Nose-picking

related topics
{disease, patient, cell}
{@card@, make, design}
{day, year, event}
{woman, child, man}
{math, number, function}

Nose-picking is the act of extracting dried nasal mucus or foreign bodies from the nose with a finger. Despite being a very common habit, it is a mildly taboo activity in most cultures,[original research?] and the observation of the activity in another person commonly provokes mixed feelings of disgust and amusement[where?].[1]

Contents

Prevalence

Nose-picking is an extremely common habit, with some surveys indicating that it is almost universal, with people picking their nose an average of about four times a day.[2] A 1995 study into nose picking, requesting information from 1,000 randomly selected adults, gathered 254 respondents. It defined nose-picking as "the insertion of a finger (or other object) into the nose with the intention of removing dried nasal secretions". Of those who responded, 91% said they were current nose pickers (but only 75% of these believed everyone did it) and two people claimed to spend between 15 to 30 minutes and one to two hours a day picking their nose.[3]

Mucous membranes in the nasal cavity constantly produce a wet mucus that removes dust and pathogens from the air flowing through the cavity. For the most part, the cilia that also line the cavity work to move the mucus toward the throat where it can be swallowed. However, not all the mucus stays fluid enough to be moved by the cilia. The closer the mucus is to the nostril opening, the more moisture it loses to the outside air, and the more likely it is to dry out and become stuck. Once dried, the mucus typically causes a sensation of irritation that leads to the compulsion to dislodge the itch by picking.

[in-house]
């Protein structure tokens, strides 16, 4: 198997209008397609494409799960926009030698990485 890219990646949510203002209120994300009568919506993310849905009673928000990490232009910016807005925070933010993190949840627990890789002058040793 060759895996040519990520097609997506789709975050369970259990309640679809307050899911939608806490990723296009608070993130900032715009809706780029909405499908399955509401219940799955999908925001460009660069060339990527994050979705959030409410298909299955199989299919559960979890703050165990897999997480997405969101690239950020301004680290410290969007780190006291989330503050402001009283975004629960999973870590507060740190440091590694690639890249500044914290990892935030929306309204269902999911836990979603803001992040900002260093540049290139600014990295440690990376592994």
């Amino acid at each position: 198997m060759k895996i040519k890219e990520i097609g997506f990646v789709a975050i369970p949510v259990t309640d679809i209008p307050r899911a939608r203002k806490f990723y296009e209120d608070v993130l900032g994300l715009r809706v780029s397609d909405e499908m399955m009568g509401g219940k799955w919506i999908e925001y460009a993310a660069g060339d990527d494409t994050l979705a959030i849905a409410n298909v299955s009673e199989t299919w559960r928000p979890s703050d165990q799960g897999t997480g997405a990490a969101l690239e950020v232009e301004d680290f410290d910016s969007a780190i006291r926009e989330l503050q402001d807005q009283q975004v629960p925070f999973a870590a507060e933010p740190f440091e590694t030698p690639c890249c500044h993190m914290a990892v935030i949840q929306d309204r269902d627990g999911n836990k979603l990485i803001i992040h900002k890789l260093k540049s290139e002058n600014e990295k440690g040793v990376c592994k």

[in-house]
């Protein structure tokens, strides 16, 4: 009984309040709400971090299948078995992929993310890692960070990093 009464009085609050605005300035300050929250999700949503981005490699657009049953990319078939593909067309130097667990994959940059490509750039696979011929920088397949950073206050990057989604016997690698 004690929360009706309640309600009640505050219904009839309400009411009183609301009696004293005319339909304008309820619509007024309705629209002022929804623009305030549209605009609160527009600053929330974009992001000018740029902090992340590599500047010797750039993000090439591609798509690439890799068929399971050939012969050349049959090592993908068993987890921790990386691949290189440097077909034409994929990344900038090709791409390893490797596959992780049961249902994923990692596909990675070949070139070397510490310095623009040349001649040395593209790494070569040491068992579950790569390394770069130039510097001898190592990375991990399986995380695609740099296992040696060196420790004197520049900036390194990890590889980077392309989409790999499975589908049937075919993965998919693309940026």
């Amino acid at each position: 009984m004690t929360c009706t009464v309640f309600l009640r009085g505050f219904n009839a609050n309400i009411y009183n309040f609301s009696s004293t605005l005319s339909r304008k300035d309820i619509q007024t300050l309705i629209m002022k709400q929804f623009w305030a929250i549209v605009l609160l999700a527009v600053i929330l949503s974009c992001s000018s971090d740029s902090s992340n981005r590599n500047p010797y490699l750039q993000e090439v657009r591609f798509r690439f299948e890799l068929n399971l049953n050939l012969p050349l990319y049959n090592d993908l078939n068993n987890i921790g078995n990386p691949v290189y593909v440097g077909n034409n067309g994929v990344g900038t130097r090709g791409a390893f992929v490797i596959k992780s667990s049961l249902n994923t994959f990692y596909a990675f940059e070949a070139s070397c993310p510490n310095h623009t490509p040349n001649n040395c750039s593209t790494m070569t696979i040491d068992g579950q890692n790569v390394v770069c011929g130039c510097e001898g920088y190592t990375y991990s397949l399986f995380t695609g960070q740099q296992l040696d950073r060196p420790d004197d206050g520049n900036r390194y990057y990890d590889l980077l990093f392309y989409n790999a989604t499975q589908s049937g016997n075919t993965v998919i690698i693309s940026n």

In many cultures[which?] nose-picking is considered a private act akin to defecation, urination, flatulence, and belching. Mucophagy, the act of eating the extracted mucus, may be considered more taboo, and is sometimes portrayed in comedies. To be caught nose-picking may be considered humiliating.

Full article ▸

related documents
Rhinovirus
Herd immunity
Ulcerative colitis
Wart
Neurofibromatosis
Erythromycin
Alpers' disease
Shigella
Pneumonic plague
Analgesic
Fallopian tube
Growth factor
Hemolysis
Transient ischemic attack
Azotemia
Mastectomy
Tricyclic antidepressant
Angioplasty
Mood stabilizer
Ramsay Hunt syndrome type II
Edema
Enterobiasis
Hyperglycemia
Amputation
Necrosis
Waterhouse-Friderichsen syndrome
Von Hippel-Lindau disease
Rift Valley fever
Human anatomy
Lithotriptor